Regardless of whether you identify as a Beretta, SIG, or 1911 fan, a Glock is good addition to your personal arsenal. Most shooters eventually find that a certain Glock fills the bill perfectly for one chore or the other. For me, it was the Glock 43X.
The Glock is affordable. The pistols are simple to use well. They strip down easily and seldom give trouble. While handling and accuracy may be debated, reliability is unquestioned. And that is a big deal for personal defense — a very big deal.
Among my favorite Glock handguns, and among the very few Glock handguns I own, is the Glock 43X. This slimline 9mm pistol strikes me as an ideal concealed carry firearm. The Glock 43 is a good pistol, but features a grip that is a tad too small for the best shooting performance — at least in my hands.
The slightly elongated Glock 43X offers a superior gripping area and a 10-round magazine. Yet, the pistol remains slim, trim, and easily carried. I have fired the Glock 26, but simply cannot accommodate the ‘mini Glock’ handle to my average-sized hands. I see folks carrying the Glock 26 that could easily be carrying the Glock 19 with proper holster choice, but that is another choice.
The Glock 43X is only .87-inch wide at the grip. That is darned thin. The pistol’s overall length is 6.5 inches and 5.3 inches tall. The barrel is 3.4 inches long. Relatively speaking, the pistol has a lot of barrel for such a compact gun. This provides a full powder burn with most loadings. The full powder burn is important because it limits muzzle flash.
At just about 17 ounces unloaded, this is a light handgun. The 43X features forward cocking serrations, more helpful in a light pistol than a larger handgun, in my experience. The pistol comes in the classic black Glock box with two 10-round magazines.
The trigger action broke cleanly at 6.1 pounds. This was a little heavier than the average Glock, but not difficult to control.
As for sights, the pistol is supplied with a set of standard, white-outline Glock sights. They work well enough for most uses. I prefer TruGlo night sights. I grabbed my Real Avid sight pusher, and it was out with the old and in with the new. The new 3-dot tritium/fiber-optic sights are excellent — as good as it gets for personal defense.
I also added a Streamlight TRL-6 weapon light for the Glock 43X. The Glock 43 and 43X do not have weapon light rails so the TRL-6 mounts to the trigger guard. This isn’t an instant on-and-off light, but rather a semi-permanent attachment that I like very much. Draw, hit the big button, and you have illuminated the threat.
Shooting the Glock 43X
Firing the pistol, I started with Blazer Brass 9mm loads. I loaded the magazine with two or three rounds, tapped the back of the magazine, and continued until the magazine was full. Loading the pistol is accomplished by locking the slide to the rear, inserting a loaded magazine, and actuating the slide lock/slide release.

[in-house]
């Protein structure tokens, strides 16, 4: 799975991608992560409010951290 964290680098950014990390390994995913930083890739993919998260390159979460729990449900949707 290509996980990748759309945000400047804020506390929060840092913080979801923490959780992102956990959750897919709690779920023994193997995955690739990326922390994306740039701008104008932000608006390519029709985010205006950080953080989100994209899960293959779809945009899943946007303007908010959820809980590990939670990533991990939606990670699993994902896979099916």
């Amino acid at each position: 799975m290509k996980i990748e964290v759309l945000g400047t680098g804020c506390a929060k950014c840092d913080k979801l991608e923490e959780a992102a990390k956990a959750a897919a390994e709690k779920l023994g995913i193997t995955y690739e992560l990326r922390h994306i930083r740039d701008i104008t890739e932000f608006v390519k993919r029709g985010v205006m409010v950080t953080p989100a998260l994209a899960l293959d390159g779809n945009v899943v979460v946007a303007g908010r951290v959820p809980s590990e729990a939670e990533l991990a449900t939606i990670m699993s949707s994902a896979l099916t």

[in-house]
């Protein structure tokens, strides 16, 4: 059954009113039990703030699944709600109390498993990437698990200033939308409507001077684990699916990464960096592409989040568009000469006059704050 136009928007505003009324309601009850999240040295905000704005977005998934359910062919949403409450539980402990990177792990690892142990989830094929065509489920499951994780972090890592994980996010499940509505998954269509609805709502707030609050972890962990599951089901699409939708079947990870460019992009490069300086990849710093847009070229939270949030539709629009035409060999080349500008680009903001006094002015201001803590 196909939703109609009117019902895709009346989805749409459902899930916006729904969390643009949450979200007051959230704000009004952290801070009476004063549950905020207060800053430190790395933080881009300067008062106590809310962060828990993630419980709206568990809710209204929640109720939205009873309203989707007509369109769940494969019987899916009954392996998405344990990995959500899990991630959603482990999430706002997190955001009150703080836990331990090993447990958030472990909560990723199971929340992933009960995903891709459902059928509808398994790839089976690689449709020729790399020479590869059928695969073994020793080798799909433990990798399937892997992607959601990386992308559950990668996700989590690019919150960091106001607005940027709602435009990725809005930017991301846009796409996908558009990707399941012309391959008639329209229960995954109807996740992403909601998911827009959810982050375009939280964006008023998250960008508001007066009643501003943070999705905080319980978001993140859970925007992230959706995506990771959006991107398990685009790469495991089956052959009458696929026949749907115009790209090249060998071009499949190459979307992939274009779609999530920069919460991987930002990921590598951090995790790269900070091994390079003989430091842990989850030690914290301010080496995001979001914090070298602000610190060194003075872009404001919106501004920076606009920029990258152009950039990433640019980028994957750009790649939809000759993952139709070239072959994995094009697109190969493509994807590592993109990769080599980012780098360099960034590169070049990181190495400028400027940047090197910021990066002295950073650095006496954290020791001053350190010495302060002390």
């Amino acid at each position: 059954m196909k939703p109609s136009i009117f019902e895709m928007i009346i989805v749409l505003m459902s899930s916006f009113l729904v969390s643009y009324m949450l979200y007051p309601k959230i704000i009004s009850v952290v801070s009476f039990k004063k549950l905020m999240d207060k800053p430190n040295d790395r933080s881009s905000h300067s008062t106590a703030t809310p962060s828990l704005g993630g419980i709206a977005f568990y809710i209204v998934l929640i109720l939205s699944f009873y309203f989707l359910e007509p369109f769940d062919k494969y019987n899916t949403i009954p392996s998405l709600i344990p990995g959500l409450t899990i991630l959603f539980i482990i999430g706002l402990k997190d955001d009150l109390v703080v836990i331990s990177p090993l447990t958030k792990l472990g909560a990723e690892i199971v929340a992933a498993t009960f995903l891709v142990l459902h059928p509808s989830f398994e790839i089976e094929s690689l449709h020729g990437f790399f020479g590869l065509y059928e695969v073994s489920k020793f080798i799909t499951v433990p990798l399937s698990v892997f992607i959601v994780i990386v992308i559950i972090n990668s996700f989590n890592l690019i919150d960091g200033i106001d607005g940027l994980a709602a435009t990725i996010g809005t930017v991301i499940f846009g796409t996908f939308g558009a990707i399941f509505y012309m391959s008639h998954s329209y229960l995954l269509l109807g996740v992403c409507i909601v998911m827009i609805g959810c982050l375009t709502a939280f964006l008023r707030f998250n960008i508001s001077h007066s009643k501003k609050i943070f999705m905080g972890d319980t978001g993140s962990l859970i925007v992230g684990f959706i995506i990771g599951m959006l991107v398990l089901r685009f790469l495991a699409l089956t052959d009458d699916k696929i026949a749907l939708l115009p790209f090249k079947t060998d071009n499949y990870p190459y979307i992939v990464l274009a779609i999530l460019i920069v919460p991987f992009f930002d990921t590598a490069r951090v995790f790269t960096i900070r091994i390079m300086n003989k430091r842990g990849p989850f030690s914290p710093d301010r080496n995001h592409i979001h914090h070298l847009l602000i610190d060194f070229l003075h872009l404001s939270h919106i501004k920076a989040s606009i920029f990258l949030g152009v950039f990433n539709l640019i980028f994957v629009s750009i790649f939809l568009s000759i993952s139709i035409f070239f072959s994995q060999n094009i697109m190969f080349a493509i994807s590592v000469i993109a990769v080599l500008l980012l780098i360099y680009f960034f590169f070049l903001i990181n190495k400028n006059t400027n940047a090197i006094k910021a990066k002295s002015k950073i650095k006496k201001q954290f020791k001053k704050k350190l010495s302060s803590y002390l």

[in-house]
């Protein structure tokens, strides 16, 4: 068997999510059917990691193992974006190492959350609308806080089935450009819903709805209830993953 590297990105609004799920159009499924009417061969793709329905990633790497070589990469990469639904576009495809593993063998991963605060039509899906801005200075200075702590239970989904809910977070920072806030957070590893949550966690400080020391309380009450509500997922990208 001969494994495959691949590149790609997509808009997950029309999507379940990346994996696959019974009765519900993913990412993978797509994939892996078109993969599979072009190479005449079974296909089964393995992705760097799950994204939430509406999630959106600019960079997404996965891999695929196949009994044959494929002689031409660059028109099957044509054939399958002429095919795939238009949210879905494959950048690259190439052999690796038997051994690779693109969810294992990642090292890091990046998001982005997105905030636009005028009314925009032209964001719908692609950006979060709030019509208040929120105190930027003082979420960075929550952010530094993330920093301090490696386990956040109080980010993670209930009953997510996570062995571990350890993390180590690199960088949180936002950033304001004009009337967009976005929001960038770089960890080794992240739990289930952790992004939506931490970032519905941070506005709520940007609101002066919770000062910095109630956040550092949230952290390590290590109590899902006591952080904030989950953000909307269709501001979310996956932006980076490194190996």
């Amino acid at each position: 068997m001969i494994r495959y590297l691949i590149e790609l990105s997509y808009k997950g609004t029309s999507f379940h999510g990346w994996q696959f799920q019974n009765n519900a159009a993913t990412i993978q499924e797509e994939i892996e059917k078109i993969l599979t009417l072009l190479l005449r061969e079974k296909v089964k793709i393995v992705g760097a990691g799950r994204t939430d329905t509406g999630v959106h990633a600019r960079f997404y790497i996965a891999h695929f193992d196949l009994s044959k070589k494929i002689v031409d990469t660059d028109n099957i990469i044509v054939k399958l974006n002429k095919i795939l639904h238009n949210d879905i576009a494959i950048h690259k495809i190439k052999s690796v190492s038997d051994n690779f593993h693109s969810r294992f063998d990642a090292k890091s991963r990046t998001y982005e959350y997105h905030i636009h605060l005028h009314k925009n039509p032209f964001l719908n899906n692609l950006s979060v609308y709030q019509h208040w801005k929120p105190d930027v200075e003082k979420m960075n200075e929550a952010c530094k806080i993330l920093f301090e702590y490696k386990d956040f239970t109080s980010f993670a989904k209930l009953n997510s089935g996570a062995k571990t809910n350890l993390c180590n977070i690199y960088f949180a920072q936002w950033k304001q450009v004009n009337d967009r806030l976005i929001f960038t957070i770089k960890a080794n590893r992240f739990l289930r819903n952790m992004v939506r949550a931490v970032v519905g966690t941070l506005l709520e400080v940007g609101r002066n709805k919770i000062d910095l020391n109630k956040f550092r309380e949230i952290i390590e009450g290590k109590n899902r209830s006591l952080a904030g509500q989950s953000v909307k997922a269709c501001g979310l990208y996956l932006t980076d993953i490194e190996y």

I addressed man-sized targets at 5, 7, and 10 yards. The pistol came on target quickly. Recoil was modest, largely due to Glock’s dual magazine spring design. Recoil was controlled and function was aided by the design. While recoil was more noticeable than the wide-gripped Glock 19, it was never snappy.
I also fired a quantity of Federal Syntech loads. This lead-free load is intended for safe use at indoor ranges and is among the best choices in this regard. Accuracy was good to excellent. The firing session reconfirmed my confidence in this credible, light handgun.
As for absolute accuracy in the benchrest sense, the pistol was about as accurate as the Glock 19 9mm in slow fire, braced on the MTM K Zone shooting rest. At 15 yards, the Federal 124-grain Hydra-Shok sent five shots into 2.4 inches; the Speer 124-grain Gold Dot broke 2.0 inches. This was a good showing for such a light handgun.
During the firing test, as well as the entire time I have owned this pistol, there have been no malfunctions of any type.
It is important to choose a proper holster. For many years, the Avenger-type OWB with belt loops that cinch the holster close to the body has been a standard among professionals. Another, less common, design is a holster that combines steel reinforcement to ensure a rapid presentation from the holster. Jason Winnie’s J 142 combines the best elements of the two and offers light-bearing capability. I like this holster a great deal and find it ideal for concealed carry under a light garment.
The Glock 43X is so trim and light, it invites an OWB holster under an untucked sport shirt. The Jason Winnie holster shows the strong advantage of leather — not to mention steel.
For inside-the-waistband, appendix, or tuckable use, the DeSantis Slim Tuck is ideal. This holster accommodates the light-equipped Glock easily. This holster holds the long bearing surfaces of the Glock 43X firmly in place with a tight grip.
The 43X locked into the DeSantis Slim Tuck with the distinctive snick! of a well-fitted holster. The belt clip offered a rigid platform with plenty of adjustment. There are some things that cannot be done in leather. This is among the better designs for deep concealment, and an offering that is surprisingly affordable.
The Glock 43X is my favorite deep-carry pistol. It is chambered for the powerful 9mm Luger cartridge. Reliability was not in question. The addition of TruGlo night sights and the Streamlight combat light, made for an uncommon combination of 24-hour utility. Plus, it rode light on the hip.